Nobody can really believe that these commonly held bipartisan beliefs are rooted in racism. They are, in fact, rooted in historical data. So where do all the racism charges come from? Many Republicans have repeated the basic "demographics is destiny" theory to rail against the nearly unfettered illegal immigration America is now facing. Their concerns have focused in part on the politics. Those pushing the charges of racism are leaving out some key details about this group.

The most prominent voices railing against illegal immigration are focused more than anything on the impact on working-class Americans of all colors from huge increases in relatively unskilled labor. Even most studies showing net economic benefits from immigration tend to admit that lower-skilled incumbent workers may be harmed by pressure to lower wages caused by a growing unskilled labor pool.

Which Americans are harmed most by this downward wage pressure? African Americans and Hispanics. It's quite a leap to say those concerned most with the well-being of existing American minorities are acting based on racist motivations, but that's the case many on the left are trying to make.

The most interesting aspect of today's obsession with race and immigration is that some of the conventional wisdom may actually be wrong. Recent elections are providing reason to question the entire "demographics is destiny" conventional wisdom altogether. Donald Trump made huge gains in his percentage of the Hispanic vote between 2016 and 2020. Hispanics favored Democrats by a 38-point margin in 2016 and only a 21-point margin in 2020, when nearly 4 in 10 Hispanic voters in America voted for Trump.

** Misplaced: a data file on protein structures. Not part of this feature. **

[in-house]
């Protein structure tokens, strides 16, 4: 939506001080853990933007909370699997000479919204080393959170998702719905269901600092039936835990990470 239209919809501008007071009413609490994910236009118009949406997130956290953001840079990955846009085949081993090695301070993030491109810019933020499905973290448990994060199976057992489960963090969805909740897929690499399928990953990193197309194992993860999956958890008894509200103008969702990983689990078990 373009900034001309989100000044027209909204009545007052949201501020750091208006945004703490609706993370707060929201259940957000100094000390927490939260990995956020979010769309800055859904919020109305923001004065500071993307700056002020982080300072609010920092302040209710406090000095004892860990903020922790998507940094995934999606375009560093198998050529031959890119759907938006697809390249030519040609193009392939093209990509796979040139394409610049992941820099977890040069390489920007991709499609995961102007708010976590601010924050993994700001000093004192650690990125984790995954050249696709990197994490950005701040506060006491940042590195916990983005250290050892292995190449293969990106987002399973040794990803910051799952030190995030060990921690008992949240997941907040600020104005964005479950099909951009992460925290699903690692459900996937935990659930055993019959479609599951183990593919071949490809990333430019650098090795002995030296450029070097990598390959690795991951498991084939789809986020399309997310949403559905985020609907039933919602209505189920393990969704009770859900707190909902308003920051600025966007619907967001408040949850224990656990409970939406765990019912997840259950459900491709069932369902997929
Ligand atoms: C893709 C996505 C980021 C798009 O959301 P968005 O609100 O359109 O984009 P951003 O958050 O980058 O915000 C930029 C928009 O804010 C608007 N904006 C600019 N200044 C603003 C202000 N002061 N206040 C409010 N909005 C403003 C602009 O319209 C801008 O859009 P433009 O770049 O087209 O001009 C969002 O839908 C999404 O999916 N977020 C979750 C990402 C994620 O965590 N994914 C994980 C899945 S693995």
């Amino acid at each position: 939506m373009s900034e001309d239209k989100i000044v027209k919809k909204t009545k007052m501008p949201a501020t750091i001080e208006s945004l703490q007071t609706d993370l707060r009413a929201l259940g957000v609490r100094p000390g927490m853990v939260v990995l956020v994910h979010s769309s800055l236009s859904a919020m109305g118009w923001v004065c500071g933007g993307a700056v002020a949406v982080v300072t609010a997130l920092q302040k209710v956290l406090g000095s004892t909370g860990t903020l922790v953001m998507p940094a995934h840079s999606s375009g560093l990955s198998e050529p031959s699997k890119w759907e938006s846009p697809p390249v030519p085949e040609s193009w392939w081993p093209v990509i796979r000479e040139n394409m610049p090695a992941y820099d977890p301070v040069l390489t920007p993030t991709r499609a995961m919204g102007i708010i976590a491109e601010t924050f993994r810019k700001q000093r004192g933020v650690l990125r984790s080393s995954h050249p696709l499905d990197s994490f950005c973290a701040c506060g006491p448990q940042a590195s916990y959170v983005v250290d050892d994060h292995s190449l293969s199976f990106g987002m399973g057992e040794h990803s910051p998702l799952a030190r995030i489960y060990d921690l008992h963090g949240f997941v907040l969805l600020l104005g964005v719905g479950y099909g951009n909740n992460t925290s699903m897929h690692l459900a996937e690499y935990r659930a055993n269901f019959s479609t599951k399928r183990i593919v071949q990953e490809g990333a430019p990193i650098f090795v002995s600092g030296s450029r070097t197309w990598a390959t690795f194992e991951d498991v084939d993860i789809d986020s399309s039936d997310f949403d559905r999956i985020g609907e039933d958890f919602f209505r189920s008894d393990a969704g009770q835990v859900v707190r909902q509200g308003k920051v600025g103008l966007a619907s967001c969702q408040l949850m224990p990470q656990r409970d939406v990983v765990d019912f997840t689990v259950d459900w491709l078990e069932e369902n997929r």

And maybe this is what's driving the hysteria. A party confident in its "demographics is destiny" future domination is realizing that the "enduring majority" future they imagined may be slipping away. The shift to date has been driven mostly by social and cultural policy. Many new Hispanic immigrants (and Asians, too) are more culturally conservative than the liberal base of the Democratic Party. If the populist wing of the Republican Party can stop tripping over itself and couple these cultural gains with a policy agenda that better fits working-class Americans of all backgrounds, then all bets are off. That's a five-alarm emergency for a partisan Democrat.